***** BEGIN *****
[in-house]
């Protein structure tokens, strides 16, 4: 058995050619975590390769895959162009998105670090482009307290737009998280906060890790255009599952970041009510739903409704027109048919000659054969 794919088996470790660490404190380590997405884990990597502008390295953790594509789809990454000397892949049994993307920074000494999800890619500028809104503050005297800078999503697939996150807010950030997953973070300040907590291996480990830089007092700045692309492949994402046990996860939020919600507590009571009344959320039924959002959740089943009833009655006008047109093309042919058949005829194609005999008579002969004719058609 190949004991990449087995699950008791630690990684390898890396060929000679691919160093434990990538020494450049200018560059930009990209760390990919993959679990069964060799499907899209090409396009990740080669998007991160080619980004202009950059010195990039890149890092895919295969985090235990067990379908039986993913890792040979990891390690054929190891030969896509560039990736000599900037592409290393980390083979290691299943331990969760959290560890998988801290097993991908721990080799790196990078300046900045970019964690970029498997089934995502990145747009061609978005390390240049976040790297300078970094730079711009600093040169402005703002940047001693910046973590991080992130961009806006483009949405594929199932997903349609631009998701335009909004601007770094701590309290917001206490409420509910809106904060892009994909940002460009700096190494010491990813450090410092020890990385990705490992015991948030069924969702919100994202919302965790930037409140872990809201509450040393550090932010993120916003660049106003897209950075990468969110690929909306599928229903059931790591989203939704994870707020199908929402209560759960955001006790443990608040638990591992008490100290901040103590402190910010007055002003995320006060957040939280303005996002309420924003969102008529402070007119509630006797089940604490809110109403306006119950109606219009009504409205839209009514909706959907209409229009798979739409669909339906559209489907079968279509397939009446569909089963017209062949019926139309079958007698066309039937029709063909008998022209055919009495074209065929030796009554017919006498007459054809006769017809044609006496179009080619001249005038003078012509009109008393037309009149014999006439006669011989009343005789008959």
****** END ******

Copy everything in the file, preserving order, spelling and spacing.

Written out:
[in-house]
């Protein structure tokens, strides 16, 4: 058995050619975590390769895959162009998105670090482009307290737009998280906060890790255009599952970041009510739903409704027109048919000659054969 794919088996470790660490404190380590997405884990990597502008390295953790594509789809990454000397892949049994993307920074000494999800890619500028809104503050005297800078999503697939996150807010950030997953973070300040907590291996480990830089007092700045692309492949994402046990996860939020919600507590009571009344959320039924959002959740089943009833009655006008047109093309042919058949005829194609005999008579002969004719058609 190949004991990449087995699950008791630690990684390898890396060929000679691919160093434990990538020494450049200018560059930009990209760390990919993959679990069964060799499907899209090409396009990740080669998007991160080619980004202009950059010195990039890149890092895919295969985090235990067990379908039986993913890792040979990891390690054929190891030969896509560039990736000599900037592409290393980390083979290691299943331990969760959290560890998988801290097993991908721990080799790196990078300046900045970019964690970029498997089934995502990145747009061609978005390390240049976040790297300078970094730079711009600093040169402005703002940047001693910046973590991080992130961009806006483009949405594929199932997903349609631009998701335009909004601007770094701590309290917001206490409420509910809106904060892009994909940002460009700096190494010491990813450090410092020890990385990705490992015991948030069924969702919100994202919302965790930037409140872990809201509450040393550090932010993120916003660049106003897209950075990468969110690929909306599928229903059931790591989203939704994870707020199908929402209560759960955001006790443990608040638990591992008490100290901040103590402190910010007055002003995320006060957040939280303005996002309420924003969102008529402070007119509630006797089940604490809110109403306006119950109606219009009504409205839209009514909706959907209409229009798979739409669909339906559209489907079968279509397939009446569909089963017209062949019926139309079958007698066309039937029709063909008998022209055919009495074209065929030796009554017919006498007459054809006769017809044609006496179009080619001249005038003078012509009109008393037309009149014999006439006669011989009343005789008959």